When it comes to winter, those of us who reside in chilly regions welcome snow days as a break from reality. After snow falls, the world is transformed into a different place. When snow covers everything, nothing seems dirty, nothing seems disturbed.
But underneath it all, something is disturbed. Climate change impacts where and when snowfall happens, and also where snow accumulates and stays for long periods of time. Regions where snow used to cover the land for months at a time have seen the scope of their winter snow dwindle. And that means fewer snow days.
Whether you live in an area that gets a lot of snowfall or in an area that’s never had a snow day at all, take a moment to celebrate snow with your students as an examination of the effects of climate change.
1. How do climate zones help us determine where snow may fall? Check out the MapMaker Interactive map below and zoom in to your community. Work with your students to determine what climate zone your school is in, and talk about what kind of weather you have throughout the year. Do your students have any interesting observations? What have they observed about other climate zones they have visited?
2. How do winter temperatures from nearly a decade ago compare to what your area is experiencing this year? Check out the MapMaker Interactive map below to view average winter temptures in 2007-2008. What’s the temperature in your school’s playground today, and how does it compare? Based on your findings, do your students feel that climate change is making an impact on your community?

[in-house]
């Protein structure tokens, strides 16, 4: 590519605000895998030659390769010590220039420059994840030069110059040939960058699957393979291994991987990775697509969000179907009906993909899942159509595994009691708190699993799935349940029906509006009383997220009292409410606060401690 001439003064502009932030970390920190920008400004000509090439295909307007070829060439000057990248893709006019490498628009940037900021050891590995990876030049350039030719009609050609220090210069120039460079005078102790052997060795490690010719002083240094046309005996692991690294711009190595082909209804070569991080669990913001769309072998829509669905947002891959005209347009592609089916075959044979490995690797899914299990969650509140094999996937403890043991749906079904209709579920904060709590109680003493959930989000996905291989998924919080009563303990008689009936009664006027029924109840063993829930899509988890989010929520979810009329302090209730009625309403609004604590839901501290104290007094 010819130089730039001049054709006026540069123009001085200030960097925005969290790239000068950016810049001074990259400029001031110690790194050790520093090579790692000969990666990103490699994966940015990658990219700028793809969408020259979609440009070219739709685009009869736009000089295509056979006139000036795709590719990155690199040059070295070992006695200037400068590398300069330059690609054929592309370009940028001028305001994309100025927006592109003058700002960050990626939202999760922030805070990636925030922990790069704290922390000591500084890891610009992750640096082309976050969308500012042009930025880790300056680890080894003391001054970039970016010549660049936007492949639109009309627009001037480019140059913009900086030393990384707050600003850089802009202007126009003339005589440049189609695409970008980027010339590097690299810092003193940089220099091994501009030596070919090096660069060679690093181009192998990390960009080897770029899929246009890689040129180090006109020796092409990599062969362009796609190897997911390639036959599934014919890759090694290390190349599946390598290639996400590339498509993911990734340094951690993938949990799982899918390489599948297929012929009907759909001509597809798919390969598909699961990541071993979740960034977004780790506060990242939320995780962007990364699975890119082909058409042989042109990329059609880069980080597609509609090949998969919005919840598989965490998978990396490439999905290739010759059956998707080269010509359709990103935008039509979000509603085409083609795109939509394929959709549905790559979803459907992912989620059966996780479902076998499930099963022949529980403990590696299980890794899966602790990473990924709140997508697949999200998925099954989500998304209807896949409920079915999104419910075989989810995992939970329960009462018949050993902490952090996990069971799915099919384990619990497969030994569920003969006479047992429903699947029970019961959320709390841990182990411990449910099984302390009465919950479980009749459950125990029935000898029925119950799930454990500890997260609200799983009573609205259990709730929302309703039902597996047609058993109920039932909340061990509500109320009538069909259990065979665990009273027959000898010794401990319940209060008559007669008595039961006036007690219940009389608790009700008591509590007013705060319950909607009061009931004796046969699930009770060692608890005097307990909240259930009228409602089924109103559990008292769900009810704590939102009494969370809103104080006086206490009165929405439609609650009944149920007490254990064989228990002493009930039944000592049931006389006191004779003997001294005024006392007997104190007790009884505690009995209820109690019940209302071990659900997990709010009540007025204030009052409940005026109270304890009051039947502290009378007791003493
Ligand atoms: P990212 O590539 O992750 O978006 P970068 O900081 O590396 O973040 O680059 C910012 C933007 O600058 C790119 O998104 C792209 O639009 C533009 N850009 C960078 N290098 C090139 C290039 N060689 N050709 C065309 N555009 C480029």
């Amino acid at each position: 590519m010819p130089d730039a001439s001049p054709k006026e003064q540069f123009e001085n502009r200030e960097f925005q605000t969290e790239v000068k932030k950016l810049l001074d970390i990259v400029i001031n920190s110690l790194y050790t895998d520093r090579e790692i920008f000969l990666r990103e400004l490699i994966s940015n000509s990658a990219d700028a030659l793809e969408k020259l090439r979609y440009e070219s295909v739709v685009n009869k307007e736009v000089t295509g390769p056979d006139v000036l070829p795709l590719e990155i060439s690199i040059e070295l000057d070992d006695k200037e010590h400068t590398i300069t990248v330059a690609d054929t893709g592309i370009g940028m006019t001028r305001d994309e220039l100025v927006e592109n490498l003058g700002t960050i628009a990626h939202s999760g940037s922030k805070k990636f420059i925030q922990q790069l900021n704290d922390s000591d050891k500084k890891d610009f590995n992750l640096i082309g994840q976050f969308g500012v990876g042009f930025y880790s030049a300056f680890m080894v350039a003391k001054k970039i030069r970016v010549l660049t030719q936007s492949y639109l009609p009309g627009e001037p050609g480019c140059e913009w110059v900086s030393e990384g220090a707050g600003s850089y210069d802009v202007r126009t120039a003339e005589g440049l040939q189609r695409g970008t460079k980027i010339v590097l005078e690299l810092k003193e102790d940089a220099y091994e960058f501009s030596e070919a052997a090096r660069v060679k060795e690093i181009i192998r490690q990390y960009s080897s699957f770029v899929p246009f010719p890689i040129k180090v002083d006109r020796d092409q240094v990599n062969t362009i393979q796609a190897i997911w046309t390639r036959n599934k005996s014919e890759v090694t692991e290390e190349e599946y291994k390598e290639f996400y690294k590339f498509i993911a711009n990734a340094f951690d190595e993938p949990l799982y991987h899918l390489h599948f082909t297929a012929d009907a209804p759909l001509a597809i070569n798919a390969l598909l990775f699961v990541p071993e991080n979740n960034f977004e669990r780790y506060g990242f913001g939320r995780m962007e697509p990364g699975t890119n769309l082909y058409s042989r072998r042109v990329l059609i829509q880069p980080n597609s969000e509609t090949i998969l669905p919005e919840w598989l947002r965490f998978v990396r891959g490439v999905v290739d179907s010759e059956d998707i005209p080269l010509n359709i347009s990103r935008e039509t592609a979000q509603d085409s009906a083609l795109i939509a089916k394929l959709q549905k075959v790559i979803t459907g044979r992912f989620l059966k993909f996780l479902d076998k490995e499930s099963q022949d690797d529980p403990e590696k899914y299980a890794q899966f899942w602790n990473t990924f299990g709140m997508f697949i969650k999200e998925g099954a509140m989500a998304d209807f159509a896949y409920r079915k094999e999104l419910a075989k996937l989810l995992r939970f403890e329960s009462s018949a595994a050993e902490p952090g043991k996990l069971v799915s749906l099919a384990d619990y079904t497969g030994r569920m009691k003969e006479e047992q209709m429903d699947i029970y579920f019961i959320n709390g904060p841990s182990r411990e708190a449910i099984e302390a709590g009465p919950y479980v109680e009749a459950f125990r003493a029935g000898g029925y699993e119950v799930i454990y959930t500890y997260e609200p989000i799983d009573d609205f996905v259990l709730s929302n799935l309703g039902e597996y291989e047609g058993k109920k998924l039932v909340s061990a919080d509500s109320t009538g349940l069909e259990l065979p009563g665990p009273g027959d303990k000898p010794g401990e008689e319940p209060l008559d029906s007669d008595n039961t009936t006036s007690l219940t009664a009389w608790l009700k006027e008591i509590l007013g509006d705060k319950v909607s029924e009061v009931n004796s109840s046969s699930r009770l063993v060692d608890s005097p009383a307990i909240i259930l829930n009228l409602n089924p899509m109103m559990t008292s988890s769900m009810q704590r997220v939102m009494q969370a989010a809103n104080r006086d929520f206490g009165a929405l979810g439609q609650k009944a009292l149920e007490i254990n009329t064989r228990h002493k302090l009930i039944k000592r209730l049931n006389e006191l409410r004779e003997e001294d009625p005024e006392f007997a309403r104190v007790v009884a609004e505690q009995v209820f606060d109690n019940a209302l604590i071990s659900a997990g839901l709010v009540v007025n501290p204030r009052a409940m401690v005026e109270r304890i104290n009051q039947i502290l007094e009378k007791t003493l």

3. How does disappearing snow affect animals? Humans around the world may have different opinions about snow, but sometimes a snowy climate provides the only environment an animal thrives in. Check out this clip from the National Geographic Channel’s Big Cat Week episode “Snow Leopard of Afghanistan.” How is global warming affecting snow leopards? Do your students know of other animals that are affected by similar circumstances?
As snow falls or doesn’t fall in your area this winter, challenge your students to think about what would happen if snow disappeared altogether. How would a world without snow be different than the one we have now? Perhaps the threat of zero snow days to come will light the fire your students need to try to make a difference in future efforts to slow climate change.
More related resources from National Geographic Education
Mapping Tool: MapMaker Interactive
Collection: Climate Change
NG Website: National Geographic Channel
Initiative: Big Cat Week